Salad Garden 2017-06-03T21:40:38+00:00

The Perpetual Salad Garden

By Elizabeth Cornell Fake, Fairfax Master Gardener
salad gardenIf you are one of those people who look askance at bagged supermarket salads, think about growing your own salad garden in a container. As with any container garden, two major factors determine the success of the project: the container and the soil. After that, all you have to do is think about planting and harvesting!

For a salad garden, bowl-shaped containers or window boxes at least 6 inches deep provide a good solution. Portability is key to selecting a salad-garden container. Once you start enjoying your own fresh salad greens, you will want to continue harvesting indoors at the end of the outdoor growing season. The container should be easy to bring inside. As is the case for any garden container, make sure there is adequate drainage through a half-inch hole in the bottom of the pot. Salad greens require a constant water supply but do not thrive in soggy conditions.

Fill your container with good potting soil from a garden store. Look for a soil containing a mixture of sphagnum peat moss and perlite that allows easy transit of air and water through the container. If you are starting your salad garden from seed, a seed-starting mix would be a good choice.

Most container gardens need fertilizer to make sure the plants have adequate nutritional uptake. Experts endorse two types of fertilizer and two different times for application. First, mix a slow-release organic fertilizer with the potting soil before planting. Choices include a commercial product or your own organic matter or compost. Then after planting, use some liquid fertilizer, again either a commercial product or compost tea mixed with water. Use the solution over a period of several weeks to get the garden started.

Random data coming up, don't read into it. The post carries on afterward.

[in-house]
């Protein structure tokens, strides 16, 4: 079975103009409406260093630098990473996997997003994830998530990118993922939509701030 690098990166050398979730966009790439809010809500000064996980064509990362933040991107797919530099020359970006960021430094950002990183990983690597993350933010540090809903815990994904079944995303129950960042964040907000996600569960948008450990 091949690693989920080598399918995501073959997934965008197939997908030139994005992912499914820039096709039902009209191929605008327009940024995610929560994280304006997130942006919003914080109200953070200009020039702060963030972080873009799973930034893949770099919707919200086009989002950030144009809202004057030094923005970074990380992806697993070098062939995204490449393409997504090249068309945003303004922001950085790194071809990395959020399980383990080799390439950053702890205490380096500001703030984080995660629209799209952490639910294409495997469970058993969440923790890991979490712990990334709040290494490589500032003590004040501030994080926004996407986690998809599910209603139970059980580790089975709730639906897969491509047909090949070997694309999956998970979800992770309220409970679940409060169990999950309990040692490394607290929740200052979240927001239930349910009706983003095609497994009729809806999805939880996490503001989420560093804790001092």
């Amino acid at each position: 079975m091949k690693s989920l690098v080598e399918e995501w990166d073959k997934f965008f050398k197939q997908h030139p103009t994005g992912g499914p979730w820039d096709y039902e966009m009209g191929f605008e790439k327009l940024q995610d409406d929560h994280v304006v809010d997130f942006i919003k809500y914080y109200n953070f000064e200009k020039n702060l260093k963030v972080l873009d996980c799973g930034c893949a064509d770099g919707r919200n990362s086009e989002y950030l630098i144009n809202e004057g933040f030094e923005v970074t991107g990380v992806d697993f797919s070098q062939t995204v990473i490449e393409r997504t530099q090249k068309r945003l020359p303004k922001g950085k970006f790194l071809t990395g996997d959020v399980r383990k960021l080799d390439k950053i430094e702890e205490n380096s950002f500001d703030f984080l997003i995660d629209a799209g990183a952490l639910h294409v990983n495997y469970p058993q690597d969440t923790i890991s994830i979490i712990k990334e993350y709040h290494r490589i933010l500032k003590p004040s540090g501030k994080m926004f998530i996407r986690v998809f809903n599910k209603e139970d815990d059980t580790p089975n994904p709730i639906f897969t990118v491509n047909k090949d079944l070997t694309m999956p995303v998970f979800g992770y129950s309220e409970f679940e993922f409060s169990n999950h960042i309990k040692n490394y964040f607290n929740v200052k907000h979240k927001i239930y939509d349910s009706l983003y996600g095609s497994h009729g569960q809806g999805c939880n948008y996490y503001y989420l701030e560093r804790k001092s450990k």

Most experts recommend starting with small plants ready to transplant into your container. Or, if you are patient and can wait for your reward, sow some seed to get started. Choose a variety of lettuces with different colors and textures. After you plant lettuce, add some salad greens such as arugula, mizuna or spinach. Depending on what you enjoy in your salad, consider the possibility of adding herbs such as dill, cilantro and parsley into the plant mix. Adventurous salad gardeners often plant nasturtiums, pansies, Johnny jump-ups and other edible flowers to make the finished salad a gourmet treat.

You will be ready to harvest your salad in about a month. It is a good idea to keep ahead of the growth cycle, as lettuces will bolt and go to seed if not harvested in time. Harvest when the leaves are 3 or 4 inches tall. Clip or gently tear the leaves about an inch from the bottom of the plant, and the next growth cycle will begin. Salad greens flourish in late spring/early summer, but will withstand summer heat if moved into the shade and watered frequently. Under the best circumstances, salad gardens produce three harvests from the initial planting. Be prepared to start again with new plants or seeds. Often salad gardeners keep three or four containers growing intermittently so there is never a day without freshly grown salad.

Resources
Plant a Salad Bowl Garden, North Carolina Cooperative Extension
Salad Garden in Containers, Bonnie Plants
Incredible Vegetables in Self-Watering Containers, by Edward C. Smith